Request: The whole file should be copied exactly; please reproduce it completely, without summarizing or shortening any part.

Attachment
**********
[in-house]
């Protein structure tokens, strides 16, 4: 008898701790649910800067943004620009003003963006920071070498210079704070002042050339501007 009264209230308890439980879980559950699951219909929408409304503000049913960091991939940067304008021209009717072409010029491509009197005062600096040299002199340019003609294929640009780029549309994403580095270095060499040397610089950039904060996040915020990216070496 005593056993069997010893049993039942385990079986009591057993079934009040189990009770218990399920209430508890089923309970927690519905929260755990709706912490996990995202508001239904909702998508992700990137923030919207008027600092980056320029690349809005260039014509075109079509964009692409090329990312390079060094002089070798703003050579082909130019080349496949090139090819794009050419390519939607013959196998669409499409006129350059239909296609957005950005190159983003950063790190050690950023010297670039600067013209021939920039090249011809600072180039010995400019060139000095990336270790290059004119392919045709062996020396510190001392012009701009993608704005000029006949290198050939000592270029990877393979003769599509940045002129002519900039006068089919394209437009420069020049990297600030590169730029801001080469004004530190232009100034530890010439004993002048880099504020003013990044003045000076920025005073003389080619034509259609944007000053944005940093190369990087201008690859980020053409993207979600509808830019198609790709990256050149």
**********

[in-house]
């Protein structure tokens, strides 16, 4: 008898701790649910800067943004620009003003963006920071070498210079704070002042050339501007 009264209230308890439980879980559950699951219909929408409304503000049913960091991939940067304008021209009717072409010029491509009197005062600096040299002199340019003609294929640009780029549309994403580095270095060499040397610089950039904060996040915020990216070496 005593056993069997010893049993039942385990079986009591057993079934009040189990009770218990399920209430508890089923309970927690519905929260755990709706912490996990995202508001239904909702998508992700990137923030919207008027600092980056320029690349809005260039014509075109079509964009692409090329990312390079060094002089070798703003050579082909130019080349496949090139090819794009050419390519939607013959196998669409499409006129350059239909296609957005950005190159983003950063790190050690950023010297670039600067013209021939920039090249011809600072180039010995400019060139000095990336270790290059004119392919045709062996020396510190001392012009701009993608704005000029006949290198050939000592270029990877393979003769599509940045002129002519900039006068089919394209437009420069020049990297600030590169730029801001080469004004530190232009100034530890010439004993002048880099504020003013990044003045000076920025005073003389080619034509259609944007000053944005940093190369990087201008690859980020053409993207979600509808830019198609790709990256050149």